Computer Science: Fully Funded EPSRC and Swansea University PhD Scholarship: Comparing the expressiveness of transducers and simply-typed linear λ-calculi
Funding providers: Engineering and Physical Sciences Research Council (EPSRC) and Swansea University's Faculty of Science and Engineering
Subject areas: Computer Science
Project start date:
- 1 October 2022 (Enrolment open from mid-September)
- 1 January 2023 (Enrolment open from mid-December)
- 1 April 2023 (Enrolment open from mid–March)
- 1 July 2023 (Enrolment open from mid-June)
Project supervisors: Pierre Pradic and Dr Arno Pauly
Aligned programme of study: PhD in Computer Science
Mode of study: Full-time or part-time study is possible.
Comparing the expressiveness of different computation models and formalisms is an important theme in many fields of theoretical computer science including complexity theory, descriptive complexity and automata theory. The main aims of this project would be to carry out such comparisons across classes of functions naturally defined by automata, λ-calculi and logical interpretations, using 0 (probably) techniques coming from automata theory and the semantics of linear logic.
In 1996, a striking connection between λ-calculus and automata was uncovered: the simply-typed functions from strings to Booleans using Church encodings recognize exactly the class of regular languages. This sort of connection was then refined and further exploited by specialists of linear logic and automata to tackle problems related to higher-order model checking and automata running over infinite data.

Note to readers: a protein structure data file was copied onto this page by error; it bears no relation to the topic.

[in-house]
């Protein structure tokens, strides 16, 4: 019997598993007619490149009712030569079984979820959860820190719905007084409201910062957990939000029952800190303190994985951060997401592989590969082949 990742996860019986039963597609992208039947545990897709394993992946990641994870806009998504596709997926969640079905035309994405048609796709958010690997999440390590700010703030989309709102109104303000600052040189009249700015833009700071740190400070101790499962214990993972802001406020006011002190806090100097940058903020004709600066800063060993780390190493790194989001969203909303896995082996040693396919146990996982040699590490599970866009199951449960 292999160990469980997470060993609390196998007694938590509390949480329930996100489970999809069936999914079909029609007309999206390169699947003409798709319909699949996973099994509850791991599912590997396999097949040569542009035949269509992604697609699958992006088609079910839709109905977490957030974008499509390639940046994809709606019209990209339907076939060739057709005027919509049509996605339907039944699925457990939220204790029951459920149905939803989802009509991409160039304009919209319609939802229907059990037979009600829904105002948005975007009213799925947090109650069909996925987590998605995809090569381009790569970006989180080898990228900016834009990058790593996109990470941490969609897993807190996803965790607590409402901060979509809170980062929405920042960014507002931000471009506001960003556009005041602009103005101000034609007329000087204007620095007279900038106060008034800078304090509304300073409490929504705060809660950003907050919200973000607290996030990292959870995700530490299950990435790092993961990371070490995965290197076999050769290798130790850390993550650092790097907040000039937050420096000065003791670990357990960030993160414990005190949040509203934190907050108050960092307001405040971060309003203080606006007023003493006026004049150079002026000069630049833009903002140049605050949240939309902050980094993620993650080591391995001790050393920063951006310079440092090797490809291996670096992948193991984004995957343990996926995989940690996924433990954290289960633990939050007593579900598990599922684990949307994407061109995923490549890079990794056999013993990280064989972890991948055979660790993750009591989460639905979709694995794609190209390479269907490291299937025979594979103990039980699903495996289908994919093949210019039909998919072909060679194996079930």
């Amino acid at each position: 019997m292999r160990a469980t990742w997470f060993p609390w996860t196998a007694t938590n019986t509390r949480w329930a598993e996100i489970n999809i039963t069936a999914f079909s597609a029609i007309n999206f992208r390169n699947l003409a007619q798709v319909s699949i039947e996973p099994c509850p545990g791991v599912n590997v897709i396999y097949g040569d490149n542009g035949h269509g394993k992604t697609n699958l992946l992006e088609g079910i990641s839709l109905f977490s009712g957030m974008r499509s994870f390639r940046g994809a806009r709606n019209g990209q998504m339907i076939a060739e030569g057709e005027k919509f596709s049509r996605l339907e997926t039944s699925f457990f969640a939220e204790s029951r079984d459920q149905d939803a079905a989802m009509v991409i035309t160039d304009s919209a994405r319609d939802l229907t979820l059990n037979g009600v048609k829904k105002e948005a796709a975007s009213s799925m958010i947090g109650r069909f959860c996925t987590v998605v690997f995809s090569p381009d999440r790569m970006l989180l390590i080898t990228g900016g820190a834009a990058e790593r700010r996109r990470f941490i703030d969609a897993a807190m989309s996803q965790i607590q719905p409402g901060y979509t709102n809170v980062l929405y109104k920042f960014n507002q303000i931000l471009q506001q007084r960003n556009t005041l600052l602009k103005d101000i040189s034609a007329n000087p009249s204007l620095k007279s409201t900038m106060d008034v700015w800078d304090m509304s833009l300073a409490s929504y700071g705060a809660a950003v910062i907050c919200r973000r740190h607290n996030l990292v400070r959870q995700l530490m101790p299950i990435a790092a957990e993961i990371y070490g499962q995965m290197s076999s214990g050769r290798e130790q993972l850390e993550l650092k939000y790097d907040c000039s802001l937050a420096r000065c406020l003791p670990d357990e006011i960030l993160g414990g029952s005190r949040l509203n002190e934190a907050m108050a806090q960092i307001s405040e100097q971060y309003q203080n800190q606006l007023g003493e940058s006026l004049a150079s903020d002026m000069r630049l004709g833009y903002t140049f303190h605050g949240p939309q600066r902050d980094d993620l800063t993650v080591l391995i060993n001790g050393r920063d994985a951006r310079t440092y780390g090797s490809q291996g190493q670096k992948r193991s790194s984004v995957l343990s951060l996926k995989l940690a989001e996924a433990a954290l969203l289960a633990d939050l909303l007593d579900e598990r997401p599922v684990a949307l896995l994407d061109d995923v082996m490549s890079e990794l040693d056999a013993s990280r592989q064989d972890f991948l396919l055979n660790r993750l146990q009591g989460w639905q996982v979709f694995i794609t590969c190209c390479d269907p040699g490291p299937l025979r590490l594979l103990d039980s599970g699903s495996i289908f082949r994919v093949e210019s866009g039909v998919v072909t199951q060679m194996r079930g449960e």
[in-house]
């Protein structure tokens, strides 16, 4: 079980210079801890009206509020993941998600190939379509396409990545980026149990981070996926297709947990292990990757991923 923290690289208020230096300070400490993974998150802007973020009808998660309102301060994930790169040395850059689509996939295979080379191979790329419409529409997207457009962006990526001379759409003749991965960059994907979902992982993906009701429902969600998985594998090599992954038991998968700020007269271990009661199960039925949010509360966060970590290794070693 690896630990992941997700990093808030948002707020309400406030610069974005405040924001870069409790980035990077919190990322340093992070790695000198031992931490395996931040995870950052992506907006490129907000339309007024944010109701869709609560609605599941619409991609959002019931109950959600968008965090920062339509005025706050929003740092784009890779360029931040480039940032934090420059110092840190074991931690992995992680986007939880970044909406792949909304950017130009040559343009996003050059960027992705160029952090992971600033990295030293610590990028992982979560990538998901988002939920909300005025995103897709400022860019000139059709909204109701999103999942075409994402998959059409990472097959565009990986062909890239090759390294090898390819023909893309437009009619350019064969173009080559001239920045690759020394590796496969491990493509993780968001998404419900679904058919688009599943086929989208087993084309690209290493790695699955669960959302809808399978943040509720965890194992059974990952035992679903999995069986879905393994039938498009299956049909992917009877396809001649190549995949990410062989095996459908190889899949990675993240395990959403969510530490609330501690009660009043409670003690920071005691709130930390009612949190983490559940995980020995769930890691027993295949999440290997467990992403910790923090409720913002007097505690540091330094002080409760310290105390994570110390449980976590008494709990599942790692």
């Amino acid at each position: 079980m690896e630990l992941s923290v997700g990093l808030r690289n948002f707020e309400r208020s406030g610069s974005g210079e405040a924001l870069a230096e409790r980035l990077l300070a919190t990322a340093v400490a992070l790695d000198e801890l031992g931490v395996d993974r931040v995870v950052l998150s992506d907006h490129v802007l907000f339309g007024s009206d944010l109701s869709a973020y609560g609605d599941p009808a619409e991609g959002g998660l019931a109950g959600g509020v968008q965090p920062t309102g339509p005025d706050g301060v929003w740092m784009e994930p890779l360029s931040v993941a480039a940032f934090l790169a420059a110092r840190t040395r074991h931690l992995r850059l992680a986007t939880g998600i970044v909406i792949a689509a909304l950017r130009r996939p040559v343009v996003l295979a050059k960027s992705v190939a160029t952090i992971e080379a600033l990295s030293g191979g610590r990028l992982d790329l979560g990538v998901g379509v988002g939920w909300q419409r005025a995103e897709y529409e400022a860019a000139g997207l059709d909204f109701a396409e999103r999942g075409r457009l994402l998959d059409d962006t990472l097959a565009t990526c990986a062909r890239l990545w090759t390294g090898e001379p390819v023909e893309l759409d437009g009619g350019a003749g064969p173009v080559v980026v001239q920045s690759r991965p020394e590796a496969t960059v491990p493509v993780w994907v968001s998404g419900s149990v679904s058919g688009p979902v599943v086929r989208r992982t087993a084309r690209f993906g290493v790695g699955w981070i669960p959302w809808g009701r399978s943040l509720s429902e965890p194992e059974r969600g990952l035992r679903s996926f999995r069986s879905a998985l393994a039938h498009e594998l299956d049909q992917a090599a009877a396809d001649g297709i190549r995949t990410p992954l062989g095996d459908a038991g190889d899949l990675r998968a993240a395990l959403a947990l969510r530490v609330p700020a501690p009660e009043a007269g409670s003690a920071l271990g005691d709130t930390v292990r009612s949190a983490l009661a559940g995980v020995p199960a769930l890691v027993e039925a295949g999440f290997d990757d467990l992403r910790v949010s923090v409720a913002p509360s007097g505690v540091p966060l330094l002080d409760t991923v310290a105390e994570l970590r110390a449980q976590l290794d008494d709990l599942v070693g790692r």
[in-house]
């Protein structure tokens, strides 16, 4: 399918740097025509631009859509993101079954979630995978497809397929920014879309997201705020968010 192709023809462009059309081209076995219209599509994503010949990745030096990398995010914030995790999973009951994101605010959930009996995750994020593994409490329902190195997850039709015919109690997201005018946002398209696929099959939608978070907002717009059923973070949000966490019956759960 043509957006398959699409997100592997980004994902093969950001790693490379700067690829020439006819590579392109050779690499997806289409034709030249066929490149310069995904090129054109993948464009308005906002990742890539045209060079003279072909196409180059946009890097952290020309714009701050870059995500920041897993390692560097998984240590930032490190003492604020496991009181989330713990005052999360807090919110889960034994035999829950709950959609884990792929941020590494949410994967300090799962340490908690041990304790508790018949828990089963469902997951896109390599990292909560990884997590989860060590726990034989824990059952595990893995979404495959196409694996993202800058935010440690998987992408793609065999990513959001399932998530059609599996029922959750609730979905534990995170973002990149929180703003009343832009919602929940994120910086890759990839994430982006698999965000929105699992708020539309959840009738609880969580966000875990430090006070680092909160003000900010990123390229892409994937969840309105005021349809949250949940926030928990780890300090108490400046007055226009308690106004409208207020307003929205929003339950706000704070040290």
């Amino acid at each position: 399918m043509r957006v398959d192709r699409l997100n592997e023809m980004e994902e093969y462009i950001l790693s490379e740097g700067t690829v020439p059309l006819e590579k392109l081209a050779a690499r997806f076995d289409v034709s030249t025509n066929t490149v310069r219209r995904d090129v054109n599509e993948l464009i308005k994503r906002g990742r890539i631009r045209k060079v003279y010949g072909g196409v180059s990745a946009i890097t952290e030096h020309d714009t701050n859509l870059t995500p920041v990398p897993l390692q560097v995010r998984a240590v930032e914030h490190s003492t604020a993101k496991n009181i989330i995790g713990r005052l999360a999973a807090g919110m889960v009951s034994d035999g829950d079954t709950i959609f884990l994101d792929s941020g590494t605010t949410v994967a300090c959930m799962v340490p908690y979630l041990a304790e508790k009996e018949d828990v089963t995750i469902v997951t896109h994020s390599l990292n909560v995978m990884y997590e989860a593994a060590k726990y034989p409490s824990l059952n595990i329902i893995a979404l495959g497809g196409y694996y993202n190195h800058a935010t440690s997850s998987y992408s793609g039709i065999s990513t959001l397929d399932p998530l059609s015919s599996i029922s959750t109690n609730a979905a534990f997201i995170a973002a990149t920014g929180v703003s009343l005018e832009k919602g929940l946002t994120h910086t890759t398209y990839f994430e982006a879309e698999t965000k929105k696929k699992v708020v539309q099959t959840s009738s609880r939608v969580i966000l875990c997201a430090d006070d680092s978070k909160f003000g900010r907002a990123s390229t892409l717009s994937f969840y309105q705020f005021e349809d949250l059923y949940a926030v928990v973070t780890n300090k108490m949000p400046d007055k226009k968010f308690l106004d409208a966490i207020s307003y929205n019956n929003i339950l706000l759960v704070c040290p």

Following this, there was an effort in recent years to systematically compare the expressive power of Church encodings in linear λ-calculi and string-to-string transductions, unveiling some non-trivial connections including a characterization of regular transductions. The techniques involve a mix of semantic evaluation, analyses of the normal forms in the λ-calculus and non-trivial automata-theoretic results. To get a flavour of both the aims and the methods employed, one may skim through the following:
- abstract outlining the programme: https://cs-web.swan.ac.uk/~pierrepradic/smp-abstract.pdf
- PhD thesis on that topic: https://nguyentito.eu/thesis.pdf
This project would be a continuation of that effort. There are a number of concrete problems to tackle that can serve as a good introduction to working in that setting, including:
- comparing the expressiveness of the non-commutative linear λ-calculus and first-order transducers
- designing minimalistic typed programming languages capturing what is achievable in the linear λ-calculus with Church encodings in the spirit of Bojańczyk’s work on polyregular functions, but for comparison-free polyregular functions
- carrying out a similar comparison for transducers over infinite structures and functions λ-definable using the Church encoding of coinductive datatypes
- checking whether there is difference in expressiveness if we allow the full power of classical linear logic instead of the intuitionistic fragment
This could be followed-up by investigations in more challenging problems in the same area or into broader concerns specific to one of the domains involved (such as investigations which involving defining well behaved-class of tree transductions or more specialized topics in linear logic such as weak exponentials or quantification over linear types).
While having a background in either mathematical logic or theoretical computer science would be necessary, a successful applicant would certainly not be expected to be familiar with all the tools mentioned above before starting.